Monday, 9 July 2018
Stefano della Bella’s etching, “Landscape with Waterfalls”, c1646
Stefano della Bella (1610–1664)
“Landscape with Waterfalls” (Rijksmuseum title), c1646, plate 12 from the series of 13 round compositions, “Views of Roman ruins and landscapes”, published in the first edition by François Langlois (1588–1647). This impression was published by either Basan in 1772 or by H R Young in 1818.
(Note: François Langlois [1588–1647] published this plate without a number in the first state; see Rijksmuseum no. RP-P-OB-35,097. Pierre Mariette II [1634–1716] published the plate with the inscribed number “7” in the fourth state; see BM no X,5.142. This final state impression shows the plate number as “12”.)
Etching on wove paper with small margins backed with a support sheet.
Size: (sheet) 14.9 x 14.8 cm; (plate) 13.5 x 13.2 cm; (diameter of circular image borderline) 12.8 cm
Numbered on plate at upper right: “12”
Lettered on the plate at lower left edge: "Stef. Della Bella inuent fecit."
State vi (of vi)
De Vesme/Massar 1971 825 VI (A.de Vesme 1971, revised by Phyllis D.Massar, “Stefano della Bella”, New York); Jombert (Della Bella) 127-12 (Charles Antoine Jombert 1772, “Essai d'un catalogue de l'oeuvre d'Etienne de la Belle, peintre et graveur florentin”, Paris, p. 132, cat.no. 127-12)
The British Museum offers the following description of this print:
“Plate 7; triple waterfall at centre; with a dead tree in foreground to right, a cross on top of a hill behind to right and a herd of cows at the foot of the hill, and with houses behind at centre and to left; from a series of 13 round compositions. c.1646”
See also the Rijksmuseum’s description of this print:
“A landscape with a waterfall. In the background houses and a shepherd with a herd of cattle.”
Condition: crisp, well-inked and well-printed impression in good condition with small margins (approx. 7 mm) and backed with an archival support sheet of millennium quality washi paper. There is a closed tear at the upper centre edge and the sheet shows signs of light handling (i.e. there is unevenness to the surface tone and whether this slightly mottled aspect of the paper is dirt, light abrasions or an intrinsic feature of paper I am uncertain).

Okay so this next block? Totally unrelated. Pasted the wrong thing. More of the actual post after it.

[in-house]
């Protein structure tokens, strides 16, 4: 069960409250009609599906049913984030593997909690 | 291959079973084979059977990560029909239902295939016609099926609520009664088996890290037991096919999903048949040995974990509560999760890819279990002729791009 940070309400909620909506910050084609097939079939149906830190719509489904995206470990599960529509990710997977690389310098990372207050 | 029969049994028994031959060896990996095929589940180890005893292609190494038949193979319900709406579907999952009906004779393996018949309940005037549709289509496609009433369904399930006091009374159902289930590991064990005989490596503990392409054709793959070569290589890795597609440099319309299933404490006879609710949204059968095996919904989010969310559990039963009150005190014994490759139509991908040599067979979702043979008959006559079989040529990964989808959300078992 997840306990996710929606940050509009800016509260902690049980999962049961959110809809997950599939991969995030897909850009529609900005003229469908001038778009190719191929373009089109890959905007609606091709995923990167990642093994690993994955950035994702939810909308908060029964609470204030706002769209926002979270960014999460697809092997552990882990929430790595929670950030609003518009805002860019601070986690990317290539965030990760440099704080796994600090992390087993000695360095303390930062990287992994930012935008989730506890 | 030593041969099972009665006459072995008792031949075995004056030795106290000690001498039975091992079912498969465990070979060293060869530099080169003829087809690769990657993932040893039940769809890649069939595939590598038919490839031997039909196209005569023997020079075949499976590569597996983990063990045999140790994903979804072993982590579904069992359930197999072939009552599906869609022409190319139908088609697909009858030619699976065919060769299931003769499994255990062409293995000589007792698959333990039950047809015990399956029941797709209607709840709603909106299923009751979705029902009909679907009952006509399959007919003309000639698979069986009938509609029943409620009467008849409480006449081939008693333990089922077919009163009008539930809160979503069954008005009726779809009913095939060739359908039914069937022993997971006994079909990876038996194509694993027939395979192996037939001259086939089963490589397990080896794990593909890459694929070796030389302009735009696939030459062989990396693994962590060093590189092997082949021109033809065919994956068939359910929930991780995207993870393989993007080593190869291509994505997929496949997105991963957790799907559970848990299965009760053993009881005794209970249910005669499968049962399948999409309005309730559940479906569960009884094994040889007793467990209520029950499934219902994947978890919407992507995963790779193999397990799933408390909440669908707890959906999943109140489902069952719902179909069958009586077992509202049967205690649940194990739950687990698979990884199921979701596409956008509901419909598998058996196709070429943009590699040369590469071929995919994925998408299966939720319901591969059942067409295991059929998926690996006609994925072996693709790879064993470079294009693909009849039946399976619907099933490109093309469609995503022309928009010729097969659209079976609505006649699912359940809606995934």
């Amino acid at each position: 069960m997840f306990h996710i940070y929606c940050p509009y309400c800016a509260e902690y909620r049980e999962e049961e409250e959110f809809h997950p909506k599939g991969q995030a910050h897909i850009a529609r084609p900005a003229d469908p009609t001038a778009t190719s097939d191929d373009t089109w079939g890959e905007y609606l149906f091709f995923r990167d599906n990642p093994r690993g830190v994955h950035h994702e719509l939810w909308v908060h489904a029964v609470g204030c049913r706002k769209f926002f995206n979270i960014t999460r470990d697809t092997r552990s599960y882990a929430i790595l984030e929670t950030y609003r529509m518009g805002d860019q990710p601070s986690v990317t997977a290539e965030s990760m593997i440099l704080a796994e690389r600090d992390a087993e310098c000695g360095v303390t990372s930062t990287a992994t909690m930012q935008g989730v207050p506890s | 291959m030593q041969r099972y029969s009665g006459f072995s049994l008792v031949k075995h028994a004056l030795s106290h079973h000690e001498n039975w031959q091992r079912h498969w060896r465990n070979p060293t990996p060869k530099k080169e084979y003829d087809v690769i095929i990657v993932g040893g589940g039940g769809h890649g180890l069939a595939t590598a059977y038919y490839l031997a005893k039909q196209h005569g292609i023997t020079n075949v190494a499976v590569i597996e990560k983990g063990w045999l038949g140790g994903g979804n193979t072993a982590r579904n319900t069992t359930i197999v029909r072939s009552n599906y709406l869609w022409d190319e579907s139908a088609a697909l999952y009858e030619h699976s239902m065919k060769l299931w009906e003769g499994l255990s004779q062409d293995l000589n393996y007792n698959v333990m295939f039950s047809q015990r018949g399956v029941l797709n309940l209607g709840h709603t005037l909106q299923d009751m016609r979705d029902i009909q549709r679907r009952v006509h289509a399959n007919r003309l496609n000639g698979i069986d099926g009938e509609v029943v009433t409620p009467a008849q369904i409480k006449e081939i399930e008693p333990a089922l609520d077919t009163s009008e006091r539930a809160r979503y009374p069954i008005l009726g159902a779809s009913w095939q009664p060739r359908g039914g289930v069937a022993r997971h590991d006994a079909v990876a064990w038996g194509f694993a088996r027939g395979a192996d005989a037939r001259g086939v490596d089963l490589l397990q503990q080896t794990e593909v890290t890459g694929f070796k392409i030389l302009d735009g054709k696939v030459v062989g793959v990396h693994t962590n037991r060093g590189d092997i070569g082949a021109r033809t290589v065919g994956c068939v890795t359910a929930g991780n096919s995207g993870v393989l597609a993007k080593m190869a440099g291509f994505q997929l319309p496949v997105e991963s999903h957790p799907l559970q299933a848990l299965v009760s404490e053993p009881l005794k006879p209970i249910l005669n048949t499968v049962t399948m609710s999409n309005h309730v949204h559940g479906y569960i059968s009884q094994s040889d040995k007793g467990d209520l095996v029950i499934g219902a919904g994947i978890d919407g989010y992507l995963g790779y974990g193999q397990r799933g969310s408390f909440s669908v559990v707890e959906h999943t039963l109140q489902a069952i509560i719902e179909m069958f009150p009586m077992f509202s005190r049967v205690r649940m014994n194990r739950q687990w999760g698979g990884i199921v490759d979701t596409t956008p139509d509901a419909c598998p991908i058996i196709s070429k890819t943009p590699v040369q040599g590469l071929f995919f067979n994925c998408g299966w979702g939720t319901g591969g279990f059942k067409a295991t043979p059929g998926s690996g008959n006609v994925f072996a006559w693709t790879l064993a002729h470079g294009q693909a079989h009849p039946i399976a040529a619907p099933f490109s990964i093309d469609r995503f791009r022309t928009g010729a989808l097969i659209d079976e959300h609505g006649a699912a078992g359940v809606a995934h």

I am selling this round formatted image with its reference to ruins (see the tower on the far left), religion (see the cross on the distant mountain) and natural forces (see the torrent of water featured in the triple falls and the regenerating tree with its dead trunk in the foreground) for AU$146 in total (currently US$109.23/EUR92.64/GBP81.83 at the time of posting this listing) including postage and handling to anywhere in the world (but not, of course, any import duties/taxes imposed by some countries).
If you are interested in purchasing this fascinating early landscape exemplifying Della Bella’s Mannerist leaning to portraying sparkling light and natural forces, please contact me (firstname.lastname@example.org) and I will send you a PayPal invoice to make the payment easy.
Although this etching could be overlooked by eyes accustomed to seeing romantic images featuring waterfalls, there is more to this print than a thin veil of loveliness.
For instance, on the top of the far right mountain the artist has very intentionally featured a cross. This tiny reference to Christianity is not an incidental feature. It adds a note of spirituality to the scene. Note also the ancient ruin of a building on the far left. Again this is not a landscape feature that just “happened to be there.” The significance of the antique ruin is designed to imbue the landscape with the subliminal idea that generations of folk have lived in the depicted landscape—and still live there based on the herd of cattle on the right of the waterfall and the fisherman at lower centre foreground. To my eyes the notion of a cycle of life and death is symbolised by the regenerating tree with its dead trunk in the immediate foreground.